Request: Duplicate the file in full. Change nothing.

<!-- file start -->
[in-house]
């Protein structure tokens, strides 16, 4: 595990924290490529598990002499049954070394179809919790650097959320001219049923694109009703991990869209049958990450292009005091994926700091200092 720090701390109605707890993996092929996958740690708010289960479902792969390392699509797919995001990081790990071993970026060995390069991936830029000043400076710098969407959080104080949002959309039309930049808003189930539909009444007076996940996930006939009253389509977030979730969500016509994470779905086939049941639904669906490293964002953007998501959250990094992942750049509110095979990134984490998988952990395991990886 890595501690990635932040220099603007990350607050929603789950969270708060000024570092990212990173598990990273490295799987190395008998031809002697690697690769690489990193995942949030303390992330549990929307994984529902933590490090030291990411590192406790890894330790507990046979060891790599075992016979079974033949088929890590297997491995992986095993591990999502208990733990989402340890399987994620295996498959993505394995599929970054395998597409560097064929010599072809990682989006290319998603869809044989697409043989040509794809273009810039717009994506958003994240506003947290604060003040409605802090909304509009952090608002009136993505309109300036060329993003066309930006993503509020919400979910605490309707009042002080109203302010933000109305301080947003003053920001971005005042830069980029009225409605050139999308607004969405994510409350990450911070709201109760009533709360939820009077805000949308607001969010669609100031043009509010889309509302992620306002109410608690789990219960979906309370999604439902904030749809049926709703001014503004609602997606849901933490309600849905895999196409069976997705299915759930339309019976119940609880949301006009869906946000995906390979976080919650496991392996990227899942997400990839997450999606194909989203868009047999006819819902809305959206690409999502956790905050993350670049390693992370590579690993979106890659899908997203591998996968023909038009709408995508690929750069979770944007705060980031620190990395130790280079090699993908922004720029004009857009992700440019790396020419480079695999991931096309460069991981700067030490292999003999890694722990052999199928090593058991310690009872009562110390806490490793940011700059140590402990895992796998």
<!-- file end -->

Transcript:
[in-house]
């Protein structure tokens, strides 16, 4: 595990924290490529598990002499049954070394179809919790650097959320001219049923694109009703991990869209049958990450292009005091994926700091200092 720090701390109605707890993996092929996958740690708010289960479902792969390392699509797919995001990081790990071993970026060995390069991936830029000043400076710098969407959080104080949002959309039309930049808003189930539909009444007076996940996930006939009253389509977030979730969500016509994470779905086939049941639904669906490293964002953007998501959250990094992942750049509110095979990134984490998988952990395991990886 890595501690990635932040220099603007990350607050929603789950969270708060000024570092990212990173598990990273490295799987190395008998031809002697690697690769690489990193995942949030303390992330549990929307994984529902933590490090030291990411590192406790890894330790507990046979060891790599075992016979079974033949088929890590297997491995992986095993591990999502208990733990989402340890399987994620295996498959993505394995599929970054395998597409560097064929010599072809990682989006290319998603869809044989697409043989040509794809273009810039717009994506958003994240506003947290604060003040409605802090909304509009952090608002009136993505309109300036060329993003066309930006993503509020919400979910605490309707009042002080109203302010933000109305301080947003003053920001971005005042830069980029009225409605050139999308607004969405994510409350990450911070709201109760009533709360939820009077805000949308607001969010669609100031043009509010889309509302992620306002109410608690789990219960979906309370999604439902904030749809049926709703001014503004609602997606849901933490309600849905895999196409069976997705299915759930339309019976119940609880949301006009869906946000995906390979976080919650496991392996990227899942997400990839997450999606194909989203868009047999006819819902809305959206690409999502956790905050993350670049390693992370590579690993979106890659899908997203591998996968023909038009709408995508690929750069979770944007705060980031620190990395130790280079090699993908922004720029004009857009992700440019790396020419480079695999991931096309460069991981700067030490292999003999890694722990052999199928090593058991310690009872009562110390806490490793940011700059140590402990895992796998």